Psychosocial influences on exercise-induced hypoalgesia

Review written by Dr Sandy Hilton info

Key Points

  1. Exercise-induced hypoalgesia has potential for pain modulation in healthy and pain patients.
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BACKGROUND & OBJECTIVE

Psychosocial factors contribute to pain across different populations and across a variety of pain states. Mood and pain catastrophizing have been related to endogenous pain modulation through studies using conditioned pain modulation (CPM) (1). CPM describes the temporary physiological adaptation following a noxious stimulus (the conditioning stimulus) of a pain response to another noxious stimulus (the testing stimulus). People with chronic pain conditions have shown less modulation of the pain response under test conditions.

There is preliminary evidence that psychosocial variables (anxiety, depression, pain catastrophizing) respond to different noxious stimuli such as pressure pain (anxiety), heat pain (depression), and electrical pain (catastrophizing) (1). There is not much evidence regarding psychosocial factors in relation to exercise-induced hypoalgesia (EIH).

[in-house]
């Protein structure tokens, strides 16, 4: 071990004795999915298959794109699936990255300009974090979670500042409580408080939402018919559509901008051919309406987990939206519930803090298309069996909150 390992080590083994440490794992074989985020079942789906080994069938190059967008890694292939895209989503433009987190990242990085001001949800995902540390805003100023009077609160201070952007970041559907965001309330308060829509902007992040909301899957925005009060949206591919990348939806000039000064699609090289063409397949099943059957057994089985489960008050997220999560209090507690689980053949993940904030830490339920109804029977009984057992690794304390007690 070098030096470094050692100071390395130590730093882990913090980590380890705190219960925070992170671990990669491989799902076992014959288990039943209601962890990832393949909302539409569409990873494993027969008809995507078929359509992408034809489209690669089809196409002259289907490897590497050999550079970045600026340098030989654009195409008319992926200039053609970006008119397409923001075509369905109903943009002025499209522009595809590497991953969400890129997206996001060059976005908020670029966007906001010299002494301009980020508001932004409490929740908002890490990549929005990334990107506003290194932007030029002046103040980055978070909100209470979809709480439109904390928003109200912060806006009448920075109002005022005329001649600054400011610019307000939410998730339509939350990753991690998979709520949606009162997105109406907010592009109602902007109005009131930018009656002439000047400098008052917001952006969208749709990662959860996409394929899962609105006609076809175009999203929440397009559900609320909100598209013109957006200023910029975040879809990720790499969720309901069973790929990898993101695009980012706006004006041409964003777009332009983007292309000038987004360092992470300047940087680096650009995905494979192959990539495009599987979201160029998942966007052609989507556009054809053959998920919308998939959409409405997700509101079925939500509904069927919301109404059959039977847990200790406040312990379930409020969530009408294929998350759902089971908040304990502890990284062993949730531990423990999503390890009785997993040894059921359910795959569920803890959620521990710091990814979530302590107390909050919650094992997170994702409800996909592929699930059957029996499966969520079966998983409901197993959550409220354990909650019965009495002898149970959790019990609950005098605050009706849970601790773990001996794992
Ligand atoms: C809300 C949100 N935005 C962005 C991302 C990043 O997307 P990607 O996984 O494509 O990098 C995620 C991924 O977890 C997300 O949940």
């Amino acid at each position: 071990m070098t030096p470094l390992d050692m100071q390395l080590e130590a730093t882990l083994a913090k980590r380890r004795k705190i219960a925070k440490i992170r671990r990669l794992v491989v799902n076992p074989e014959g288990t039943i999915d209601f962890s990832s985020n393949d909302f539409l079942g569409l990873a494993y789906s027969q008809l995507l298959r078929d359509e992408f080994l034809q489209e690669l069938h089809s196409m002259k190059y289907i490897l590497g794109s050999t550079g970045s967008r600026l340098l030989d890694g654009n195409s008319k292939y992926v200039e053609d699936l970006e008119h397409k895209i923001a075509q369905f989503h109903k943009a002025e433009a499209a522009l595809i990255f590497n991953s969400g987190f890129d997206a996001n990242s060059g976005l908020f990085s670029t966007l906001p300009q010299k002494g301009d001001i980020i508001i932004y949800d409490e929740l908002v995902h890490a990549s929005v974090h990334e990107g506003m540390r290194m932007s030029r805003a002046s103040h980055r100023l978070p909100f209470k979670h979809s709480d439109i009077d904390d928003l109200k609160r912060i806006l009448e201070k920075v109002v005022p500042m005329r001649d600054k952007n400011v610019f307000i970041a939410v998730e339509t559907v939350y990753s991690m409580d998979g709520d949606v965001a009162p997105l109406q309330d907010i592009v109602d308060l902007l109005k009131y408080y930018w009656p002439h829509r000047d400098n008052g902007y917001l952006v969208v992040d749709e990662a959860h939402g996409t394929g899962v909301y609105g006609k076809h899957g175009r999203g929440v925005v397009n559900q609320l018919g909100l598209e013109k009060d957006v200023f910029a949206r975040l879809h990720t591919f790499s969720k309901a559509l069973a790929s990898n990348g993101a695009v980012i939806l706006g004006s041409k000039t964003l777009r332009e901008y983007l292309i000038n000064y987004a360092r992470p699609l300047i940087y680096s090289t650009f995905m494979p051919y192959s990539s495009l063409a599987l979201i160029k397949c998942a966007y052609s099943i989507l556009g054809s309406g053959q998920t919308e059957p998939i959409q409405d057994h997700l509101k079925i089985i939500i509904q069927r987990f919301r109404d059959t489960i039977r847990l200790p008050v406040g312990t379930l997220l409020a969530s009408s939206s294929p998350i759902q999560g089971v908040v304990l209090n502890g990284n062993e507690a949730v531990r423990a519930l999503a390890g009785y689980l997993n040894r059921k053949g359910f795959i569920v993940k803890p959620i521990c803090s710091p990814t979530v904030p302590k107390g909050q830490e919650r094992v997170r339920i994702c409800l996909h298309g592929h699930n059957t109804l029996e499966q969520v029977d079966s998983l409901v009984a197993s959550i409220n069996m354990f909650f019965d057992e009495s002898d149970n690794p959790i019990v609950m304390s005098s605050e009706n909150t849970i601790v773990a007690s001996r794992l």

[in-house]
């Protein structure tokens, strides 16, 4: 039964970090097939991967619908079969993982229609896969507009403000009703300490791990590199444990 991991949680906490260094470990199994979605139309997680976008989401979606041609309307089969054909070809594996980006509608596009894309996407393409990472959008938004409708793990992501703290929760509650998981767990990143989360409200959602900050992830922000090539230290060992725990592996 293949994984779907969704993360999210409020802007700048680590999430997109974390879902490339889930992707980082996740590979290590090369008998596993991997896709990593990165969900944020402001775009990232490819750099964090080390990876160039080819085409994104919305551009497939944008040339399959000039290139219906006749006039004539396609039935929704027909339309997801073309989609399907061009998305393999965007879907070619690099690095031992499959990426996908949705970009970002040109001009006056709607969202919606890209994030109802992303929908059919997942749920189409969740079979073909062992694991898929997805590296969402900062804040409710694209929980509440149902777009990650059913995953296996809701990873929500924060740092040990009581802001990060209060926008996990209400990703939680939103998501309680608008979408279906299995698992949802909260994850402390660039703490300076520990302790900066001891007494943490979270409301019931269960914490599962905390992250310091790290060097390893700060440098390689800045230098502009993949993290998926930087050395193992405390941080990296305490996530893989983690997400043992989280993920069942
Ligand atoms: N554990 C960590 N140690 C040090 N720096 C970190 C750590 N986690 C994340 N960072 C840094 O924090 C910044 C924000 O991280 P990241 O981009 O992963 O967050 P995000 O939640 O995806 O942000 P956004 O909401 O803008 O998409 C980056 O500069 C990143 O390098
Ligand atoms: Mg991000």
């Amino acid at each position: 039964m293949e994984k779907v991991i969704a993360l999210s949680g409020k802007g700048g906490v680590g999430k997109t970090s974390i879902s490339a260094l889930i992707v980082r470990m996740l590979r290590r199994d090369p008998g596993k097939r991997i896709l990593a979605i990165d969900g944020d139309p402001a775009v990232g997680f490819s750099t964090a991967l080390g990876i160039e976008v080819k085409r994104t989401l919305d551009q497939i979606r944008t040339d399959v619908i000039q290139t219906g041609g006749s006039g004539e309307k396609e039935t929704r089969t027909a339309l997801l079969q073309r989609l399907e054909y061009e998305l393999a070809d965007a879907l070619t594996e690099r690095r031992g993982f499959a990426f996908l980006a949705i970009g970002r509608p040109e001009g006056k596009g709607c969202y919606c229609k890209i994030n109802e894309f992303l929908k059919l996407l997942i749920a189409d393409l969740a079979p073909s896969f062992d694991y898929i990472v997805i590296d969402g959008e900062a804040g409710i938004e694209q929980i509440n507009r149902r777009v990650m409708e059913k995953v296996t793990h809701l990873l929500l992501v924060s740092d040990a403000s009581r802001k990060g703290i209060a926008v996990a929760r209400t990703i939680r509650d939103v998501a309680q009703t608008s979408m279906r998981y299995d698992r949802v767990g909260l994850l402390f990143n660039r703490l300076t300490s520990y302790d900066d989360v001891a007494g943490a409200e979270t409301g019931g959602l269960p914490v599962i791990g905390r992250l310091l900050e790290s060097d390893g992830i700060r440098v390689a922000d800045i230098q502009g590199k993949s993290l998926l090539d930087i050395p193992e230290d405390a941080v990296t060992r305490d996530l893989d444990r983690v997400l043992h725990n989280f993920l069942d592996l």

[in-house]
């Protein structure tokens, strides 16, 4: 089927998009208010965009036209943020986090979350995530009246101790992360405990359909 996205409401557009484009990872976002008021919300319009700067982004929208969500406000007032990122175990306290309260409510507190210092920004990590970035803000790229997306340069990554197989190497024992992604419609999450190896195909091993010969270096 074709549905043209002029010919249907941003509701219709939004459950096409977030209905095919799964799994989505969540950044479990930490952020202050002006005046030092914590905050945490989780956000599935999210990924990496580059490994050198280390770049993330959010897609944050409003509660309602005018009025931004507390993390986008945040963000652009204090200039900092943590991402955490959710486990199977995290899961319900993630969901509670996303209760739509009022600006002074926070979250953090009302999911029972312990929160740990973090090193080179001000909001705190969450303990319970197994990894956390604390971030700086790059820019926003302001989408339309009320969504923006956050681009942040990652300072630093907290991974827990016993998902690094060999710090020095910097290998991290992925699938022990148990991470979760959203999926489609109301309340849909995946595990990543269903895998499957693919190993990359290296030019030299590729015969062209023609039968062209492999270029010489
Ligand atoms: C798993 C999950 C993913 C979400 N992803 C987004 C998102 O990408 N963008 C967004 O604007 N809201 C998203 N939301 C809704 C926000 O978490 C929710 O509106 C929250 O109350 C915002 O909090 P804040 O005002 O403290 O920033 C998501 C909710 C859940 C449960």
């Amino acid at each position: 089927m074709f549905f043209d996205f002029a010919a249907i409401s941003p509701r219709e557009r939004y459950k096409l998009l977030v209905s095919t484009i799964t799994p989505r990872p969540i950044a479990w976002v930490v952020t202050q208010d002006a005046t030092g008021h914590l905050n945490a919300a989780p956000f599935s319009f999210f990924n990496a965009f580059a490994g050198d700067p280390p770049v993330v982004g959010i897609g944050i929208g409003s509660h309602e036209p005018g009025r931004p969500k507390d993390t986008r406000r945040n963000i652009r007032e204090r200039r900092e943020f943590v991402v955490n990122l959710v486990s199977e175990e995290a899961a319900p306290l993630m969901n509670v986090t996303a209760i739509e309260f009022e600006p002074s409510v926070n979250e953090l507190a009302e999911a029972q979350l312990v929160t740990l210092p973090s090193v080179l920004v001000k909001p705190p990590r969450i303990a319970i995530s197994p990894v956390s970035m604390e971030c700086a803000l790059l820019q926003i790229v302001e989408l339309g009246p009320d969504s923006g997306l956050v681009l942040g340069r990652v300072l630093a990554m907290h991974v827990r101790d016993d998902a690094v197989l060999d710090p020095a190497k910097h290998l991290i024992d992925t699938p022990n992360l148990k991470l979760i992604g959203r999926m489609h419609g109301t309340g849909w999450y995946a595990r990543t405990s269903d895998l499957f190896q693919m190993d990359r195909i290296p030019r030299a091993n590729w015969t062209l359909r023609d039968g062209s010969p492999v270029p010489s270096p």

EIH is relevant as it occurs when a noxious stimulus is felt as less painful after moderate to high intensity exercise. There is evidence that the inhibitory effect of exercise is longer and more generalizable (2). Exercise can also be applied outside of a laboratory experiment which makes it an interesting clinical target for pain modulation. This study aimed to explore the effects of different psychosocial variables on pain sensitivity and EIH (3).

Psychosocial factors contribute to pain across different populations and across a variety of pain states.
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The goals of individuals in pain are woven around many psychosocial determinants.

METHODS

As part of a larger study on endogenous opioids and endocannabinoids on EIH, the authors collected data on pain sensitivity before and after isometric exercise. The participants of this larger study were told they were in a study looking at

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